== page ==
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Leaving Afghanistan Shows Wisdom, Not Weakness

Steve Chapman on

The suicide bombing that killed 13 U.S. service members and at least 169 Afghans was an atrocity that evoked horror in Americans of every political persuasion. But among those who want to continue the war, the loss was taken as proof that the U.S. should have persisted in a mission that had previously claimed the lives of more than 2,400 Americans.

Had we been willing to go on spilling American blood to stay in Afghanistan, we would not have had to spill blood leaving it. The logic is peculiar.

But the hawks always find a way to justify endless war. They can't very well pretend that we could win in Afghanistan, now or ever. So they find boundless reasons to criticize the manner of our withdrawal, which was bound to be a messy, dangerous process.

They also resort to hollow cliches. Former Secretary of State Mike Pompeo accused the administration of "weakness." Sen. Ben Sasse, R-Neb., asserted that "China and Russia will look to capitalize on Biden's weakness." Council on Foreign Relations President Richard Haass said the outcome "will reinforce questions about U.S. reliability."

Some of our European allies joined the chorus. A Conservative parliamentary leader in Britain said the withdrawal is "the biggest foreign policy disaster since Suez" -- as though the wars in Afghanistan and Iraq were not gargantuan catastrophes.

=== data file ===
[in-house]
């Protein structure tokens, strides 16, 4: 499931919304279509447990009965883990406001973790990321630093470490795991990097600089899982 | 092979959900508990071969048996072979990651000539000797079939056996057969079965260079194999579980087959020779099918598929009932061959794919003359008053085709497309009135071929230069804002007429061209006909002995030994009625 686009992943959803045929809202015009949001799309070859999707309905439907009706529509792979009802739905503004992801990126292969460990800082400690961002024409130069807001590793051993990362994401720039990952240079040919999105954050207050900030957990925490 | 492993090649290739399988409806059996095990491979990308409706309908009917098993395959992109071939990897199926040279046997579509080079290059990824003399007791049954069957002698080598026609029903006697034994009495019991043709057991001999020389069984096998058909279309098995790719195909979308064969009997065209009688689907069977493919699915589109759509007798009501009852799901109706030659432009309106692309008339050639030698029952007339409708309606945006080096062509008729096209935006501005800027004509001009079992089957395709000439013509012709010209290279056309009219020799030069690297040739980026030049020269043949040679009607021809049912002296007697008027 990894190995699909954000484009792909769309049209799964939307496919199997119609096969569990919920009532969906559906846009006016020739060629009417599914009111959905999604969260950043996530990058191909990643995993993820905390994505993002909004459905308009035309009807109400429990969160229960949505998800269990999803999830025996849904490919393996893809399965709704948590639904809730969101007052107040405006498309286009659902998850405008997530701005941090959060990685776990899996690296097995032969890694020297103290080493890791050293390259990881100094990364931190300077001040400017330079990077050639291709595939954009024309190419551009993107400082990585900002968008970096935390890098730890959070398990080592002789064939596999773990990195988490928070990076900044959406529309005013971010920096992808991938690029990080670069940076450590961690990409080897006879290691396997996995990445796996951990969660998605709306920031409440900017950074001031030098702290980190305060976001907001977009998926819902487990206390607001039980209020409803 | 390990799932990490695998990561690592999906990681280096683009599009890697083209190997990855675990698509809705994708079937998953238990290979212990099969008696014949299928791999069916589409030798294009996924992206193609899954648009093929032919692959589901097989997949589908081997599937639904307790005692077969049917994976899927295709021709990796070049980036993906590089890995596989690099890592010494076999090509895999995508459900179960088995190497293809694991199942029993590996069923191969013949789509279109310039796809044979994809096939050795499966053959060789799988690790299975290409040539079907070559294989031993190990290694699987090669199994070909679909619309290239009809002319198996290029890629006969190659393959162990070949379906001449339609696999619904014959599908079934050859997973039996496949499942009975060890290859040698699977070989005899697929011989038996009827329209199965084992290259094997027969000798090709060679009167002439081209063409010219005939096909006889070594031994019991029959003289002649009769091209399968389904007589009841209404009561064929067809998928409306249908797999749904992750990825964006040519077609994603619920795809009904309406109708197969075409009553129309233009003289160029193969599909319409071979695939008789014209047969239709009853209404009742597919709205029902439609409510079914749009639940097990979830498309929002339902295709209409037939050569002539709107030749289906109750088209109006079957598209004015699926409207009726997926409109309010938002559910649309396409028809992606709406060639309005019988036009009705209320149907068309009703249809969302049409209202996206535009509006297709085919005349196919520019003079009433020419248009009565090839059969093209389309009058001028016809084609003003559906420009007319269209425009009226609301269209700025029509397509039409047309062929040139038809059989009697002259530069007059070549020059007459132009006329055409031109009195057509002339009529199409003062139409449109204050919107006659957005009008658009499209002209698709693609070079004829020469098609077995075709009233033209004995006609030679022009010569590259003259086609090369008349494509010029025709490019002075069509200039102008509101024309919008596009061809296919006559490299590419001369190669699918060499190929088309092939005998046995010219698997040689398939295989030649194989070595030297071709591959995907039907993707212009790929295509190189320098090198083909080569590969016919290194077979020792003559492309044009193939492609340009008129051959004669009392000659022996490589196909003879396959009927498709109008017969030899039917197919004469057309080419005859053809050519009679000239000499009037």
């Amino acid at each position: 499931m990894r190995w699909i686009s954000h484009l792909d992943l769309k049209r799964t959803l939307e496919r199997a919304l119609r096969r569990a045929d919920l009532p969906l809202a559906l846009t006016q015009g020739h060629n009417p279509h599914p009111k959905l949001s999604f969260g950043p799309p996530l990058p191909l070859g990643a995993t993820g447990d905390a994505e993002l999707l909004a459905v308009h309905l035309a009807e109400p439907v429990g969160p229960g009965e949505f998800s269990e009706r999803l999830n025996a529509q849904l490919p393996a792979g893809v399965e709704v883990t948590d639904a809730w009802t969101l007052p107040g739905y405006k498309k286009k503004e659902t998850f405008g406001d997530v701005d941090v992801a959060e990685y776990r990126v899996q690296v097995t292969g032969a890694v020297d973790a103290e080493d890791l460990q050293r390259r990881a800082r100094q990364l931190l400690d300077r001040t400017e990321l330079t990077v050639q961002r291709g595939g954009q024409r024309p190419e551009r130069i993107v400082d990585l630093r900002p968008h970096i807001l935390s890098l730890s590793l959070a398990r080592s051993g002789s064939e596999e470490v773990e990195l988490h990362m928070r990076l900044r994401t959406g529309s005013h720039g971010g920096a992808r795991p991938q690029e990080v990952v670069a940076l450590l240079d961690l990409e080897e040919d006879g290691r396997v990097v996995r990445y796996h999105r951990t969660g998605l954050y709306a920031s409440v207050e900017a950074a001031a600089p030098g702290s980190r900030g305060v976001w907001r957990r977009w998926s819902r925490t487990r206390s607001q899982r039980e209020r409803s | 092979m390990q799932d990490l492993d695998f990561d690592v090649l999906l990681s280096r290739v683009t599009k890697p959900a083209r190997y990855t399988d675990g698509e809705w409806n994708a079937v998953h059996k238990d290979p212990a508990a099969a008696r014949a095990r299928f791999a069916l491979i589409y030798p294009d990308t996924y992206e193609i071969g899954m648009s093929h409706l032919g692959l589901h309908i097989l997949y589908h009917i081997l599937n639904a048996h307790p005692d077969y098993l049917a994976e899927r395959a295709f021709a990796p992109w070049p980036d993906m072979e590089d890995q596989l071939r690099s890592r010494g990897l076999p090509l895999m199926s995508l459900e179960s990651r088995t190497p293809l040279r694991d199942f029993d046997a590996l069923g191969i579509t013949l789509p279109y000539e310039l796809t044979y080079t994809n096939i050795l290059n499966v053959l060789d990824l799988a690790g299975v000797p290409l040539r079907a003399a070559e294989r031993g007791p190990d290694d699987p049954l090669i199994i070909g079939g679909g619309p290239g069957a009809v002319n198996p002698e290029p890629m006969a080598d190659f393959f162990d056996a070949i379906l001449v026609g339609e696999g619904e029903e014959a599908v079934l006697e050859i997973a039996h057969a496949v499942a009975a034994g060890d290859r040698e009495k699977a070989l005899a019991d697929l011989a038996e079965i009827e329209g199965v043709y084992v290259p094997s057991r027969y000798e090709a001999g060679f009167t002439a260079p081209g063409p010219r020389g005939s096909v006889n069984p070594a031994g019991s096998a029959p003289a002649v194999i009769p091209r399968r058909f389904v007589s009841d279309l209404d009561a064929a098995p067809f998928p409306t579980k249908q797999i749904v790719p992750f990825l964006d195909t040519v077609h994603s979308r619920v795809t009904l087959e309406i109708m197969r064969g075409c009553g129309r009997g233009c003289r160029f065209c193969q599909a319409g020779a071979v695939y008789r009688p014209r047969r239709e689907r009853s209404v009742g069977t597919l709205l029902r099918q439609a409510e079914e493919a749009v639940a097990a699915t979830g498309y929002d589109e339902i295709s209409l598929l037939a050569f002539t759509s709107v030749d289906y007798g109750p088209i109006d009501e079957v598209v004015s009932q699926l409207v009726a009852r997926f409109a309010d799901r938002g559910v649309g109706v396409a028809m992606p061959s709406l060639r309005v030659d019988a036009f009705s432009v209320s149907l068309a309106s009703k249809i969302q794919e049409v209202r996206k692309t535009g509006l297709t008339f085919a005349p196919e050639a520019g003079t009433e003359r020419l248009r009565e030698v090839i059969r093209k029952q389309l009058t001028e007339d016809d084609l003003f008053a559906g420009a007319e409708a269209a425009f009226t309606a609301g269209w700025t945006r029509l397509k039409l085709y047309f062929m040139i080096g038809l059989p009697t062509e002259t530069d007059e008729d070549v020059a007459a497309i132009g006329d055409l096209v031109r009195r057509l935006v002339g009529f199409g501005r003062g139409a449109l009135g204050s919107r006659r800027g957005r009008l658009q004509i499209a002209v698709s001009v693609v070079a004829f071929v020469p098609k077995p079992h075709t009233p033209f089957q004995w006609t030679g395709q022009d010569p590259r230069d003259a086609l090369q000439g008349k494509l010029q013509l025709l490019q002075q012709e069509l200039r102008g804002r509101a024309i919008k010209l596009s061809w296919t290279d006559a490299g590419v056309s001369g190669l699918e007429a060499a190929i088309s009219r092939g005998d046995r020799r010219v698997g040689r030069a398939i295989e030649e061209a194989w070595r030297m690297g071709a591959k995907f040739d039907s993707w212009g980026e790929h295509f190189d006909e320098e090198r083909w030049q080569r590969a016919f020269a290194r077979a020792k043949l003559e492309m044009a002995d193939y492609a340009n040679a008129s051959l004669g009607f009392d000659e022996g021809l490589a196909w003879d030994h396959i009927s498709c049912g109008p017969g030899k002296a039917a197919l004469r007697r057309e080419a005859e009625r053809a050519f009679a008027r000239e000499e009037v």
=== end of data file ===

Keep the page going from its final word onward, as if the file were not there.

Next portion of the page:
Carping about alleged displays of weakness and loss of credibility is the familiar fallback of those trying to sustain a pointless military undertaking. They insist that ending it will have harmful effects on how others perceive us -- a claim so vaporous it is impossible to disprove.

 

Their logic is that if we do something stupid, we have to keep doing it no matter what, because, you know, only weak people repent of their stupidity.

But if committing 20 years -- as well as nearly 25,000 American casualties and more than $2 trillion -- didn't persuade other governments of our resolve and staying power, it's hard to believe that Year 21 would be a game-changer. Foreigners might instead marvel at our willingness to lavish so much for so long on a mission that did little or nothing to enhance our security. They could deduce that when genuine U.S. interests are at stake, the sky is the limit on what we'd be willing to do.

Biden has shown a dedication to strengthening our alliances that his predecessor did not. President Donald Trump showed much fonder feelings for Russian President Vladimir Putin than for German Chancellor Angela Merkel or French President Emmanuel Macron.

Trump, in fact, bitterly resented our support of NATO. He even raised the possibility of refusing to honor our obligation, under Article 5 of the alliance treaty, to come to the defense of any member of the alliance who was attacked. Privately, he repeatedly expressed his desire to pull out of NATO.

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